BYU has one of the nation’s best perimeter scoring tandems in Tyler Haws and Matt Carlino, with both capable of putting together highly productive nights on a consistent basis. They score in different ways, with Carlino being the more aggressive of the two when it comes to hunting for his shots and that can get him into trouble at times. But it works for the Cougars, who are off to a 6-2 start and are expected by many to be Gonzaga’s biggest threat in the WCC.
Against Utah State on Saturday night the Cougars needed more than those two to beat the Aggies, and three players stepped up to the plate in BYU’s 85-74 win at the Energy Solutions Arena in Salt Lake City. Eric Mika, who just over a week ago suffered an eye abrasion in a loss to Iowa State, tallied 15 points and nine rebounds as he more than held his own with Utah State’s Jarred Shaw (12 points, 13 rebounds). Mika’s helped BYU account for the graduation of Brandon Davies, and while the freshman isn’t required to score at the same rate as Davies his 13.1 points per game has given the Cougars a credible interior threat on the offensive end of the floor.
The other two players who stepped up against Utah State were guards Frank Bartley IV and Kyle Collinsworth. Collinsworth (seven points, 13 rebounds and eight assists) had his fingerprints all over this game, and his ability as a primary ball-handler and distributor allows Carlino to aggressively look for his shots. That was a role head coach Dave Rose envisioned for Collinsworth prior to the start of the season, and the guard has performed well through seven games.
As for Bartley he’s proven to be a valuable reserve for the Cougars along with wing Anson Winder, and he accounted for 14 points and five rebounds against Utah State. It was Bartley who sparked the BYU rally that allowed the Cougars to take control of the game in the second half, as he scored ten of his 14 points during a 29-11 stretch that gave BYU a 12-point lead with 3:39 remaining.
Mika, Collinsworth and Bartley won’t be primary scorers for BYU and that’s fine due to the presence of Carlino and Haws. But in order for the Cougars to be at their best that supplementary trio will need to be productive, especially in games like Saturday’s. And on Saturday night, they showed that they’re more than capable of helping to carry the load.
One of the top points guards in the Class of 2017 has trimmed his list of potential collegiate destinations to six.
Trae Young, a consensus top-25 recruit, listed Texas Tech, Kansas, Oklahoma, Washington, Oklahoma State and Kentucky as the schools he is considering as he readies to begin his senior year of high school.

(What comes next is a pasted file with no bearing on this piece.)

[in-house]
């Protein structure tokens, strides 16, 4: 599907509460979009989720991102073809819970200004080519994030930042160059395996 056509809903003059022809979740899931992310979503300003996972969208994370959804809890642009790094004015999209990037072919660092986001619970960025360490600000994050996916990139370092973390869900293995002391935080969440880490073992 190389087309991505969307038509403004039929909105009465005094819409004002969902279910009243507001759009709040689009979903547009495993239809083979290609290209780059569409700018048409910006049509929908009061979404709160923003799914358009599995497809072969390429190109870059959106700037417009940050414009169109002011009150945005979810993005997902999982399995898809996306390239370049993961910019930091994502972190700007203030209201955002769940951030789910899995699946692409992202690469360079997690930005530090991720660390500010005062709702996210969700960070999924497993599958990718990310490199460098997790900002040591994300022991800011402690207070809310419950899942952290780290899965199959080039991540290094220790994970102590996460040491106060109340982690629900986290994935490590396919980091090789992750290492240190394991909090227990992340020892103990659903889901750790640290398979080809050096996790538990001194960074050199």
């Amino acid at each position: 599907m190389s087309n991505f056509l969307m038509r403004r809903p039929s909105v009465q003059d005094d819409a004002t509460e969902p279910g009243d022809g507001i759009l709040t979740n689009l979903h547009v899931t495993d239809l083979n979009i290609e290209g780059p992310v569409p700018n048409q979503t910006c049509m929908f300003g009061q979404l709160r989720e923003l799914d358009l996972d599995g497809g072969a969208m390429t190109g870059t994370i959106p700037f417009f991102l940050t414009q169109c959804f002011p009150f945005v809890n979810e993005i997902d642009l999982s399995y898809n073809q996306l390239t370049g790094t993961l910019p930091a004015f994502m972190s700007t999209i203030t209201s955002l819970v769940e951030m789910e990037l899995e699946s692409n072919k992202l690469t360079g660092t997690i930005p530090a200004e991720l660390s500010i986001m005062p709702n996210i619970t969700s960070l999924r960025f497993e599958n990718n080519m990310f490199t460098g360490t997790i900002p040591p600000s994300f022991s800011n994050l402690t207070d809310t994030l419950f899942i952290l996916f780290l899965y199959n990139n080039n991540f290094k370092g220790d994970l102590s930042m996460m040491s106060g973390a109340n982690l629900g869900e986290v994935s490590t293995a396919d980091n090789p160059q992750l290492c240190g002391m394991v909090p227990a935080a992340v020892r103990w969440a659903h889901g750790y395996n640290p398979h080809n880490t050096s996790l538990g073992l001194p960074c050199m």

The list of the 6-foot-2 point guard is largely provincial as it includes Oklahoma, whose campus is just minutes away from Young’s Norman North High School, and fellow in-state school Oklahoma. Another pair of Big 12 schools make the list in powerhouse Kansas and the Red Raiders, whose first-year coach, Chris Beard, has spent the bulk of his career working in Texas. Texas Tech is also Young’s father’s alma mater. Washington has been on a role sending its players to the pros and recently received the commitment of top-five 2017 recruit Michael Porter, Jr.
Kentucky, of course, needs no explanation as to its attractiveness to high-level players.
Clemson will get a four-star recruit on campus a year earlier than it expected, though his on-court debut for the Tigers will remain on schedule.
A.J. Oliver, a guard from South Carolina, will enroll early at Clemson and redshirt this upcoming season, he announced via social media Wednesday.
“I woke up this morning and realized that the greatest opportunity for me is to enroll early into Clemson,” he wrote on Twitter. “I will redshirt a year & start my college career early.”
Oliver, whose mother is the head women’s basketball coach at Clemson, was a consensus top-100 player in the class of 2017 who committed to the Tigers last December. Texas Tech and the College of Charleston were involved before his commitment.
A three-star shooting guard, Scott Spencer of Virginia, was previously the only member coach Brad Brownell’s 2016 class. While Oliver’s decision to redshirt will keep him off the court for the 2016-17 season, he’ll have spent a full season in the Tiger program before making his debut in 2017
The cupboard isn’t bare in 2017 for the Tigers due to Oliver’s reclassification because Clemson received a commitment from power forward Malik Williams, a consensus top-150 player, earlier Wednesday.
Kentucky used Calipari-Chaney fight in media training
Kentucky held some media training sessions yesterday, and one of the topics that head coach John Calipari used to make a point was … his blow-up with John Chaney. The moment was captured on SnapChat by a trio of Kentucky newcomers.
You remember that incident. Chaney, then the head coach at Temple, and Cal, who was coaching Atlantic 10 rival UMass at the time, nearly came to blows over the way that Cal handled officials during the game. Before the video below picks up, the two shared this exchange:
“Could I say this to you, please?” Chaney said, before the video above picks up. “You’ve got a good ball club. But what you did with the officials out there is wrong, and I don’t want to be a party to that. You understand?”
Cal responded: “You weren’t out there, Coach. You don’t have any idea.”
Chaney fired back: “You got a game given to you by officials right here with G.W. on three bad calls, O.K.? Then you send your kids out there pushing and shoving. You had the best officiating you could ever get here. And for you to ride them, I don’t want to be a party to that.”